Accompanying the book Narratives in Black British Dance: Embodied Practice
Interviews with Artists
These interviews accompany the book Narratives in Black British Dance: embodied practices. This site acts as a doorway using interviews to look from outside in to the lived experiences of artists’ practices. The book acts as a doorway from inside artists’ practices to speaking out through sharing their own narratives about dance.
“As I interviewed artists for this Embodied Practices volume, I found that dancers and choreographers speak through their bodies remembering their life experiences in a holistic manner. They bring self, to life, to artistry. My dance writing wants to capture this breath.”
Each of the artists I interviewed came to their practice through transition and travel. Many were born elsewhere and arrived in England to begin their dance career.
Others enhanced their artistry by traveling out of the country to participate in African diaspora art practices, to connect with their families, or to learn more about the wide array of cultural arts found in other countries. In all cases, the process of moving from one location to another, learning to adapt and adjust to different ideas about artistry and ethnicity, changed the artists’ approach to artmaking.
The interviews provided an opportunity for contemporary Black British choreographers and administrators to reflect upon how the process of journeying, implicit in the reality of working as an artist of the African diaspora, shapes their process and practice.‘ Anita Gonzalez (2018) Transatlantic Voyages: then and now chapter in Narratives in Black British Dance: embodied practices Ed. Adesola Akinleye London: Palgrave Macmillan.
Image credit – Evewright Studios, www.evewrightstudio.com April 16, 2016 You’re in Jamaica now. What are you working on? I’m at home in Jamaica with my sister who is also doing research. How does that feed you? As an artist I have always been focused on practice and the performances, but the end result is to educate and […]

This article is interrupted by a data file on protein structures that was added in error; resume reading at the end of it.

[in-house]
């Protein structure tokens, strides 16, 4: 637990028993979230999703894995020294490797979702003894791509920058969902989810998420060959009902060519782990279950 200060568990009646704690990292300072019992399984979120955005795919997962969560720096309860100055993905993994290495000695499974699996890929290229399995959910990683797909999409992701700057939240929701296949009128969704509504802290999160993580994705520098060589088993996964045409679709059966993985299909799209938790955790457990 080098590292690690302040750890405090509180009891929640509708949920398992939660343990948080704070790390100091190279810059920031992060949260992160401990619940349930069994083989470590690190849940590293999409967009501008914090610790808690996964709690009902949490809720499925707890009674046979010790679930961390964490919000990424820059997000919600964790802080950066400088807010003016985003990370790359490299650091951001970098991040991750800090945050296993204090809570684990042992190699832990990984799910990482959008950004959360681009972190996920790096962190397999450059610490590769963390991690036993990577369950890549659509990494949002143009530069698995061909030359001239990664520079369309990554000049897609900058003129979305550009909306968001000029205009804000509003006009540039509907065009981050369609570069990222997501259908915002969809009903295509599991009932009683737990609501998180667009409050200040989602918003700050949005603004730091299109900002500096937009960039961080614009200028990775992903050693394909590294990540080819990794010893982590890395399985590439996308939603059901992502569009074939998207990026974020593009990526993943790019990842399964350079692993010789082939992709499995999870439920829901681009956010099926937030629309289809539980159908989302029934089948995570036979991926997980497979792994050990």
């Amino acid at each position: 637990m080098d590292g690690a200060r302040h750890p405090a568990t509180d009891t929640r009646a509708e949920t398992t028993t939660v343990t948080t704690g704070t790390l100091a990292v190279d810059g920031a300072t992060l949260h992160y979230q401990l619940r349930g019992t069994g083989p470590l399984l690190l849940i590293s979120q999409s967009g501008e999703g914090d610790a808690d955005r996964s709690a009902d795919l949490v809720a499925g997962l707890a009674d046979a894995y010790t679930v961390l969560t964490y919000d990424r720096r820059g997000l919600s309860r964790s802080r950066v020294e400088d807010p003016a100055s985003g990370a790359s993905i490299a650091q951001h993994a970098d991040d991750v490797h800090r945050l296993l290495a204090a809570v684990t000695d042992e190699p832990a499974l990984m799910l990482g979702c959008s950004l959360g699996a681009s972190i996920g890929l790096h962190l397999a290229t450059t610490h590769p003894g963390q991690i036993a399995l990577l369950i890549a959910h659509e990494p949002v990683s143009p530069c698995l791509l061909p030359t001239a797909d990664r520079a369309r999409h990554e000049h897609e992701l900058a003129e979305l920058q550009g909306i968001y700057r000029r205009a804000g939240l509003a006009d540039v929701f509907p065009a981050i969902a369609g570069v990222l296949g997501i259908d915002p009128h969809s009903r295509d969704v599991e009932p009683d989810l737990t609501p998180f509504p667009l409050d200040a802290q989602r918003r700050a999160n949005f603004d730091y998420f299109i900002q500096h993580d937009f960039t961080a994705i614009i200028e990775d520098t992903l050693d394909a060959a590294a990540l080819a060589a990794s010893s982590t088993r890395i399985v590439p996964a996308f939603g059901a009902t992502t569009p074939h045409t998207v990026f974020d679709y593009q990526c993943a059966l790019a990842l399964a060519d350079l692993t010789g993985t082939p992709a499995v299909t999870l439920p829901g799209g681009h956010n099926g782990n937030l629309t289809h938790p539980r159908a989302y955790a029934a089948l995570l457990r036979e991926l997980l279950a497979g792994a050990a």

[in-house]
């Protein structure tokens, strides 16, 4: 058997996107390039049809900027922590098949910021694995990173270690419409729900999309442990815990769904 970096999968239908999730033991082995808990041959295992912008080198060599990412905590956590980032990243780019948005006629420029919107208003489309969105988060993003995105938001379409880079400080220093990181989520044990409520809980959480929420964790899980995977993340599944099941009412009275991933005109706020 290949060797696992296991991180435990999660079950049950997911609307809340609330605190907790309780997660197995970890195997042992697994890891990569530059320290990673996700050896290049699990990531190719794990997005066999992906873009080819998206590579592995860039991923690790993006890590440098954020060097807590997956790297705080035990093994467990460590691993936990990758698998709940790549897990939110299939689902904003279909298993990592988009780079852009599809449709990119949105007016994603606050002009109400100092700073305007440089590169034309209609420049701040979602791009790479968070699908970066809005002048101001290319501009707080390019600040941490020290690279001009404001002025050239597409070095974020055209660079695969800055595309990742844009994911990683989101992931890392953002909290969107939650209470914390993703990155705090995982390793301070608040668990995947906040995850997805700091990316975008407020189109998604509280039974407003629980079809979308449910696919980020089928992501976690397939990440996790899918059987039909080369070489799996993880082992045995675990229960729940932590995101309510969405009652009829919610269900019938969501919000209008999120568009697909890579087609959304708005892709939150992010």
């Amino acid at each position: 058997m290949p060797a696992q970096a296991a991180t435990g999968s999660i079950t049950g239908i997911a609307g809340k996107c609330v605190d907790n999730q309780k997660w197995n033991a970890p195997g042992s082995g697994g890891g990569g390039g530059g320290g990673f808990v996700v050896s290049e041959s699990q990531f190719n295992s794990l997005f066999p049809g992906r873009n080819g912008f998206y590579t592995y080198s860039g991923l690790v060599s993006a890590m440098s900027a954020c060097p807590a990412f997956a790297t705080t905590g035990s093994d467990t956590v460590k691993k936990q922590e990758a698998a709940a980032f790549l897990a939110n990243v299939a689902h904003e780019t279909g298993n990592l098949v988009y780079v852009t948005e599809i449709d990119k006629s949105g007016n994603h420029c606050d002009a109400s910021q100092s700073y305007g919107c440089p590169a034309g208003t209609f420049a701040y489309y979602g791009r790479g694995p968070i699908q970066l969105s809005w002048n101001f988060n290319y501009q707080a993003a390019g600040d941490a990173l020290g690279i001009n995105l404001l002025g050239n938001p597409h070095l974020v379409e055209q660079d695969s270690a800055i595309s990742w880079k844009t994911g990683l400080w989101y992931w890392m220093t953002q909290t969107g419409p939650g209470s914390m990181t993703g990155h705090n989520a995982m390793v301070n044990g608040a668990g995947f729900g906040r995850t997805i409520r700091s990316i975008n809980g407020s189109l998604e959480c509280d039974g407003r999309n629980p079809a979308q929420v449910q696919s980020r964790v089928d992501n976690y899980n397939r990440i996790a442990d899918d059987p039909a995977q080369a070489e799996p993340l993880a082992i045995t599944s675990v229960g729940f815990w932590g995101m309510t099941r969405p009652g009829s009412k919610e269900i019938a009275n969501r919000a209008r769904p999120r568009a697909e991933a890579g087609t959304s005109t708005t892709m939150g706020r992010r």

From her office doing business On your website, you write: “A bird does not sing because it has an answer, It sings because it has a song” What is your song? Whatever I do is because of the passion. I do not really look at whether I’m perfect or not, but what I love and passionate about. When you have a passion, you believe and that is what you sing. My […]
The skype interview with Michael Joseph begins with the artist sitting in his backyard wearing a white T-shirt with a logo: WDSA (Wheelchair Dance Association) now called Para Dance UK. Michael is an Inclusive Community Dance Officer with a focus on disability. He sits with his cat Nell in the town of Hitchin, United Kingdom. […]
Buy the book Narratives in Black Bristish Dance
This book explores Black British dance from a number of previously-untold perspectives. Bringing together the voices of dance-artists, scholars, teachers and choreographers, it looks at a range of performing arts from dancehall to ballet, providing valuable insights into dance theory, performance, pedagogy, identity and culture. It challenges the presumption that Blackness, Britishness or dance are monolithic entities, instead arguing that all three are living networks created by rich histories, diverse faces and infinite future possibilities. Through a variety of critical and creative essays, this book suggests a widening of our conceptions of what British dance looks like, where it appears, and who is involved in its creation.Buy the Book
This is a timely, even crucial, anthology—a contribution to the emergent canon of scholarly work revealing Africanist cultural streams which, though “invisibilized” in a European post-colonial world, are alive and well, despite systemic racism and xenophobic exclusionism. Black British Dance is a rich and varied category and home base to embodied scholarship, performance, choreography and research by a cadre of gifted practitioners. It has a history. It has a present and a presence. It deserves this attention.
- Brenda Dixon-Gottschild, Ph.D. Prof. Emerita, Temple University
An important treaty to the significance of dance community challenging dominant stereotypes and structures that reproduce social inequalities, this book makes a vital and exciting contribution to the dance field, mapping humanizing possibilities dance can offer the 21st century.
- Doug Risner, Ph.D. editor-in-chief emeritus of Journal of Dance Education and associate editor of the international Journal Research in Dance Education.
This informative book is not just for scholarly research, but highlights the importance of artists discovery, journey development, understanding and practice of dance-art forms in Britain. Journeys we have witnessed in each other.
- Jackie Guy, MBE, CD, Teacher and Choreographer
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